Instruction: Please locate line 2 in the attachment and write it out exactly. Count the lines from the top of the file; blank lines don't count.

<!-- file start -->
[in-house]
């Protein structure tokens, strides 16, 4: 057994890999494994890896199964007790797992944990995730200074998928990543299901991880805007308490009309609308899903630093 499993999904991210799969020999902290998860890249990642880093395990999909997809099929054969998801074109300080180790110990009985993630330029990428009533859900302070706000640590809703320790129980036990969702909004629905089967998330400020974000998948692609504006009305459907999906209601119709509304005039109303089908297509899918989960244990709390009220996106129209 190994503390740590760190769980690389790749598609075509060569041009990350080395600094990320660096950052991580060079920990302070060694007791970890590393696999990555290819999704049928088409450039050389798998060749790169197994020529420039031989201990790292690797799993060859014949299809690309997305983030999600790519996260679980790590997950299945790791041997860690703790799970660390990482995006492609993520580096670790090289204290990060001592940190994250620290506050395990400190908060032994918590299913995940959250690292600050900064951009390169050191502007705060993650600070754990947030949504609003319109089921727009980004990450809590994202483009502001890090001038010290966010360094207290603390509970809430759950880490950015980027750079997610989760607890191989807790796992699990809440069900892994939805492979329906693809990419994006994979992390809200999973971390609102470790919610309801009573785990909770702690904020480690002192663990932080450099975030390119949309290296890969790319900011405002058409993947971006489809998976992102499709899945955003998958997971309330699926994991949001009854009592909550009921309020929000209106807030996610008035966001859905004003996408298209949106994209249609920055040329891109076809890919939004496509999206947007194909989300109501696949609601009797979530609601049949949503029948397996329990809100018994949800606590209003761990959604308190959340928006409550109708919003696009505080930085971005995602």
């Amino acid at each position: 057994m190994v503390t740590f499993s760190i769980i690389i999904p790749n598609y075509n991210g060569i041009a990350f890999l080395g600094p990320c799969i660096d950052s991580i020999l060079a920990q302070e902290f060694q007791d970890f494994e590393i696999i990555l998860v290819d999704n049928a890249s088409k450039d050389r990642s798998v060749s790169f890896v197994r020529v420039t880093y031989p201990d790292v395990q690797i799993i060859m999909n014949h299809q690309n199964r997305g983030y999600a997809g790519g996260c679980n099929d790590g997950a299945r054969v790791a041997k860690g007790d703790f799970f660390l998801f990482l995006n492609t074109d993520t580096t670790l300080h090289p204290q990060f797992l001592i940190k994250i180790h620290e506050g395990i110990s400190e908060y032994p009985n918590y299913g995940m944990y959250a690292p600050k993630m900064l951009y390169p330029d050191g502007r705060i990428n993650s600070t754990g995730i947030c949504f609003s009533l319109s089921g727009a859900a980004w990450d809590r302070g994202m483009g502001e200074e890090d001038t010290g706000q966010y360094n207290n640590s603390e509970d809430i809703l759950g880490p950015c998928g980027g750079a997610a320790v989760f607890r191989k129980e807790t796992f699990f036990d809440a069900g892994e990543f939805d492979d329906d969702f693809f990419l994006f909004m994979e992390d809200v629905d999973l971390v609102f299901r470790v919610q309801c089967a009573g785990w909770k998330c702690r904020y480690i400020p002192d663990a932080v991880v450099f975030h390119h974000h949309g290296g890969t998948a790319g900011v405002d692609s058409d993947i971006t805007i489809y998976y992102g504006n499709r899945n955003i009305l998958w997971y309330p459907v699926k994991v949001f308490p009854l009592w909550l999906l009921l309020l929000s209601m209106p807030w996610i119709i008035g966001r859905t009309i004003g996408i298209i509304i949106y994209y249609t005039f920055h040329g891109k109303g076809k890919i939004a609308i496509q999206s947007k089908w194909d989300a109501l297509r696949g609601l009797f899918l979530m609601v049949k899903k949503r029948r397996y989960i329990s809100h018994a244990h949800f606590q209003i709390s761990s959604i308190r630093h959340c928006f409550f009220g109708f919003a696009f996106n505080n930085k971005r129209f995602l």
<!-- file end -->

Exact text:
């Protein structure tokens, strides 16, 4: 057994890999494994890896199964007790797992944990995730200074998928990543299901991880805007308490009309609308899903630093 499993999904991210799969020999902290998860890249990642880093395990999909997809099929054969998801074109300080180790110990009985993630330029990428009533859900302070706000640590809703320790129980036990969702909004629905089967998330400020974000998948692609504006009305459907999906209601119709509304005039109303089908297509899918989960244990709390009220996106129209 190994503390740590760190769980690389790749598609075509060569041009990350080395600094990320660096950052991580060079920990302070060694007791970890590393696999990555290819999704049928088409450039050389798998060749790169197994020529420039031989201990790292690797799993060859014949299809690309997305983030999600790519996260679980790590997950299945790791041997860690703790799970660390990482995006492609993520580096670790090289204290990060001592940190994250620290506050395990400190908060032994918590299913995940959250690292600050900064951009390169050191502007705060993650600070754990947030949504609003319109089921727009980004990450809590994202483009502001890090001038010290966010360094207290603390509970809430759950880490950015980027750079997610989760607890191989807790796992699990809440069900892994939805492979329906693809990419994006994979992390809200999973971390609102470790919610309801009573785990909770702690904020480690002192663990932080450099975030390119949309290296890969790319900011405002058409993947971006489809998976992102499709899945955003998958997971309330699926994991949001009854009592909550009921309020929000209106807030996610008035966001859905004003996408298209949106994209249609920055040329891109076809890919939004496509999206947007194909989300109501696949609601009797979530609601049949949503029948397996329990809100018994949800606590209003761990959604308190959340928006409550109708919003696009505080930085971005995602």